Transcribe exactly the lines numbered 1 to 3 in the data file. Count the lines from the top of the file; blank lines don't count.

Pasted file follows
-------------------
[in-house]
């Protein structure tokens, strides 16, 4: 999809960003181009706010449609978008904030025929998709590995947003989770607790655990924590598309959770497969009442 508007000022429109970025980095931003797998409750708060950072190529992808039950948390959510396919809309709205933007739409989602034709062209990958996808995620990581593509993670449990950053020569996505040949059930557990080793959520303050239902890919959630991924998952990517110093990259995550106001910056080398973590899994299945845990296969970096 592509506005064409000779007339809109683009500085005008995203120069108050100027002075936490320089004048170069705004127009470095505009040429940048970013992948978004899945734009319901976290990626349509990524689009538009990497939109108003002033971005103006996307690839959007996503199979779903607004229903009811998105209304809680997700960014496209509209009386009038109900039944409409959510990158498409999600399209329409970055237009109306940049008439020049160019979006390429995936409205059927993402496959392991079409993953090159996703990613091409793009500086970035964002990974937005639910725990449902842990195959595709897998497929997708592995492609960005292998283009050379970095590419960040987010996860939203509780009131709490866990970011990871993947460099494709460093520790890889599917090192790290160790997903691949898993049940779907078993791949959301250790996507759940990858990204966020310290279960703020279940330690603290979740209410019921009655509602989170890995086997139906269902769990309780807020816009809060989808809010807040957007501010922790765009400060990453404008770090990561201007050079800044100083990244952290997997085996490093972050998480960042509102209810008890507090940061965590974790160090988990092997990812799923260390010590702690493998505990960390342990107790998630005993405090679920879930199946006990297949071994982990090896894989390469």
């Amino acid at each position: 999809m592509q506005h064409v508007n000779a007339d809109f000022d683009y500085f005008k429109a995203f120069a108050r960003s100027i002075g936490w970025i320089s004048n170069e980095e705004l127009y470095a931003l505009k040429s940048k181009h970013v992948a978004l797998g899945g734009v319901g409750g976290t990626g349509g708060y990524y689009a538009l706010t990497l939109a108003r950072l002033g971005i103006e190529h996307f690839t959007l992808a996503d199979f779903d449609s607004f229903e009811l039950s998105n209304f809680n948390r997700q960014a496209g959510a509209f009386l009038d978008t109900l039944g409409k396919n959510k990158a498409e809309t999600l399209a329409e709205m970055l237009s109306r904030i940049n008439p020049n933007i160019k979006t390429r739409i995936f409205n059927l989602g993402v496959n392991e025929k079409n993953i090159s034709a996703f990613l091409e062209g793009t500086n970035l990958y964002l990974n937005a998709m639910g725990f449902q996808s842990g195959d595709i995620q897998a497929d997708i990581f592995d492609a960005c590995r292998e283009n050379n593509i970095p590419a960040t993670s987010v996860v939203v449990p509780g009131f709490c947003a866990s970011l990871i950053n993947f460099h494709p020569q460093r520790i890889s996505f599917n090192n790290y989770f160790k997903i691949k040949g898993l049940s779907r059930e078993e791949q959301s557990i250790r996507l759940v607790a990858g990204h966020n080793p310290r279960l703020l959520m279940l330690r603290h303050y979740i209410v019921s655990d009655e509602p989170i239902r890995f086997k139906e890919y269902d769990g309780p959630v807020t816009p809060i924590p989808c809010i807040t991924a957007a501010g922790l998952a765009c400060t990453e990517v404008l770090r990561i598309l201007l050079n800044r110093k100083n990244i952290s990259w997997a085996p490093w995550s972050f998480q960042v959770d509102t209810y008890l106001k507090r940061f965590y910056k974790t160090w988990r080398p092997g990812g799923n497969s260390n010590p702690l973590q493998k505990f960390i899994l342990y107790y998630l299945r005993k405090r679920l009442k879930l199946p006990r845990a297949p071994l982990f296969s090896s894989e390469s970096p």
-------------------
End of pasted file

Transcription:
[in-house]
């Protein structure tokens, strides 16, 4: 999809960003181009706010449609978008904030025929998709590995947003989770607790655990924590598309959770497969009442 508007000022429109970025980095931003797998409750708060950072190529992808039950948390959510396919809309709205933007739409989602034709062209990958996808995620990581593509993670449990950053020569996505040949059930557990080793959520303050239902890919959630991924998952990517110093990259995550106001910056080398973590899994299945845990296969970096 592509506005064409000779007339809109683009500085005008995203120069108050100027002075936490320089004048170069705004127009470095505009040429940048970013992948978004899945734009319901976290990626349509990524689009538009990497939109108003002033971005103006996307690839959007996503199979779903607004229903009811998105209304809680997700960014496209509209009386009038109900039944409409959510990158498409999600399209329409970055237009109306940049008439020049160019979006390429995936409205059927993402496959392991079409993953090159996703990613091409793009500086970035964002990974937005639910725990449902842990195959595709897998497929997708592995492609960005292998283009050379970095590419960040987010996860939203509780009131709490866990970011990871993947460099494709460093520790890889599917090192790290160790997903691949898993049940779907078993791949959301250790996507759940990858990204966020310290279960703020279940330690603290979740209410019921009655509602989170890995086997139906269902769990309780807020816009809060989808809010807040957007501010922790765009400060990453404008770090990561201007050079800044100083990244952290997997085996490093972050998480960042509102209810008890507090940061965590974790160090988990092997990812799923260390010590702690493998505990960390342990107790998630005993405090679920879930199946006990297949071994982990090896894989390469």
């Amino acid at each position: 999809m592509q506005h064409v508007n000779a007339d809109f000022d683009y500085f005008k429109a995203f120069a108050r960003s100027i002075g936490w970025i320089s004048n170069e980095e705004l127009y470095a931003l505009k040429s940048k181009h970013v992948a978004l797998g899945g734009v319901g409750g976290t990626g349509g708060y990524y689009a538009l706010t990497l939109a108003r950072l002033g971005i103006e190529h996307f690839t959007l992808a996503d199979f779903d449609s607004f229903e009811l039950s998105n209304f809680n948390r997700q960014a496209g959510a509209f009386l009038d978008t109900l039944g409409k396919n959510k990158a498409e809309t999600l399209a329409e709205m970055l237009s109306r904030i940049n008439p020049n933007i160019k979006t390429r739409i995936f409205n059927l989602g993402v496959n392991e025929k079409n993953i090159s034709a996703f990613l091409e062209g793009t500086n970035l990958y964002l990974n937005a998709m639910g725990f449902q996808s842990g195959d595709i995620q897998a497929d997708i990581f592995d492609a960005c590995r292998e283009n050379n593509i970095p590419a960040t993670s987010v996860v939203v449990p509780g009131f709490c947003a866990s970011l990871i950053n993947f460099h494709p020569q460093r520790i890889s996505f599917n090192n790290y989770f160790k997903i691949k040949g898993l049940s779907r059930e078993e791949q959301s557990i250790r996507l759940v607790a990858g990204h966020n080793p310290r279960l703020l959520m279940l330690r603290h303050y979740i209410v019921s655990d009655e509602p989170i239902r890995f086997k139906e890919y269902d769990g309780p959630v807020t816009p809060i924590p989808c809010i807040t991924a957007a501010g922790l998952a765009c400060t990453e990517v404008l770090r990561i598309l201007l050079n800044r110093k100083n990244i952290s990259w997997a085996p490093w995550s972050f998480q960042v959770d509102t209810y008890l106001k507090r940061f965590y910056k974790t160090w988990r080398p092997g990812g799923n497969s260390n010590p702690l973590q493998k505990f960390i899994l342990y107790y998630l299945r005993k405090r679920l009442k879930l199946p006990r845990a297949p071994l982990f296969s090896s894989e390469s970096p």